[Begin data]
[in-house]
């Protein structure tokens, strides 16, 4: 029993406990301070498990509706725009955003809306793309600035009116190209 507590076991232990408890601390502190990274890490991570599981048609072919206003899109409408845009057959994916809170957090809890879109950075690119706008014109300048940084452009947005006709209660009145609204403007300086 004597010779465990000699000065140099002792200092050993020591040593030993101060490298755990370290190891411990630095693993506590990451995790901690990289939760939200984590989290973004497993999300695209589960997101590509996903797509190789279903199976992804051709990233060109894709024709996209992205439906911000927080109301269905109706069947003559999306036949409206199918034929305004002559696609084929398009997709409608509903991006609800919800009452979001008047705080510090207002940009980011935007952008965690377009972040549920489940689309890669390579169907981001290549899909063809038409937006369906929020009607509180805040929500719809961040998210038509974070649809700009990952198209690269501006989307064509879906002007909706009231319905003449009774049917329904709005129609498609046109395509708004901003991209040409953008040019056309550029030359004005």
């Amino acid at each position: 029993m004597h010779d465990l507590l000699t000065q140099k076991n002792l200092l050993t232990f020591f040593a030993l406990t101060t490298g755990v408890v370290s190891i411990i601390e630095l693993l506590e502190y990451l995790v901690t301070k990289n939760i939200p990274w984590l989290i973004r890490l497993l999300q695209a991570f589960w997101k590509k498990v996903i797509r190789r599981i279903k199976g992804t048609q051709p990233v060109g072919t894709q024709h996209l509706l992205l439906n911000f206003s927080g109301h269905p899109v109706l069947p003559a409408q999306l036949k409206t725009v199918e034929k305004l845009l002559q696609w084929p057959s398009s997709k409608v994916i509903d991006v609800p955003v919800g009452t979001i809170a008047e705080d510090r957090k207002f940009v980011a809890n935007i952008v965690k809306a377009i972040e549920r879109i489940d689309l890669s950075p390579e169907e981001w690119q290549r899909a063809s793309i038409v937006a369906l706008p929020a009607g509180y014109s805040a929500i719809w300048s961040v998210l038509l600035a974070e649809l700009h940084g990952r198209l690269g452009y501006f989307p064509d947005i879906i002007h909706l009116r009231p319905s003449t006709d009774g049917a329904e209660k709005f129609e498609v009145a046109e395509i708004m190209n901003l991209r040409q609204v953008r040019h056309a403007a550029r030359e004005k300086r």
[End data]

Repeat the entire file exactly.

[in-house]
């Protein structure tokens, strides 16, 4: 029993406990301070498990509706725009955003809306793309600035009116190209 507590076991232990408890601390502190990274890490991570599981048609072919206003899109409408845009057959994916809170957090809890879109950075690119706008014109300048940084452009947005006709209660009145609204403007300086 004597010779465990000699000065140099002792200092050993020591040593030993101060490298755990370290190891411990630095693993506590990451995790901690990289939760939200984590989290973004497993999300695209589960997101590509996903797509190789279903199976992804051709990233060109894709024709996209992205439906911000927080109301269905109706069947003559999306036949409206199918034929305004002559696609084929398009997709409608509903991006609800919800009452979001008047705080510090207002940009980011935007952008965690377009972040549920489940689309890669390579169907981001290549899909063809038409937006369906929020009607509180805040929500719809961040998210038509974070649809700009990952198209690269501006989307064509879906002007909706009231319905003449009774049917329904709005129609498609046109395509708004901003991209040409953008040019056309550029030359004005």
């Amino acid at each position: 029993m004597h010779d465990l507590l000699t000065q140099k076991n002792l200092l050993t232990f020591f040593a030993l406990t101060t490298g755990v408890v370290s190891i411990i601390e630095l693993l506590e502190y990451l995790v901690t301070k990289n939760i939200p990274w984590l989290i973004r890490l497993l999300q695209a991570f589960w997101k590509k498990v996903i797509r190789r599981i279903k199976g992804t048609q051709p990233v060109g072919t894709q024709h996209l509706l992205l439906n911000f206003s927080g109301h269905p899109v109706l069947p003559a409408q999306l036949k409206t725009v199918e034929k305004l845009l002559q696609w084929p057959s398009s997709k409608v994916i509903d991006v609800p955003v919800g009452t979001i809170a008047e705080d510090r957090k207002f940009v980011a809890n935007i952008v965690k809306a377009i972040e549920r879109i489940d689309l890669s950075p390579e169907e981001w690119q290549r899909a063809s793309i038409v937006a369906l706008p929020a009607g509180y014109s805040a929500i719809w300048s961040v998210l038509l600035a974070e649809l700009h940084g990952r198209l690269g452009y501006f989307p064509d947005i879906i002007h909706l009116r009231p319905s003449t006709d009774g049917a329904e209660k709005f129609e498609v009145a046109e395509i708004m190209n901003l991209r040409q609204v953008r040019h056309a403007a550029r030359e004005k300086r």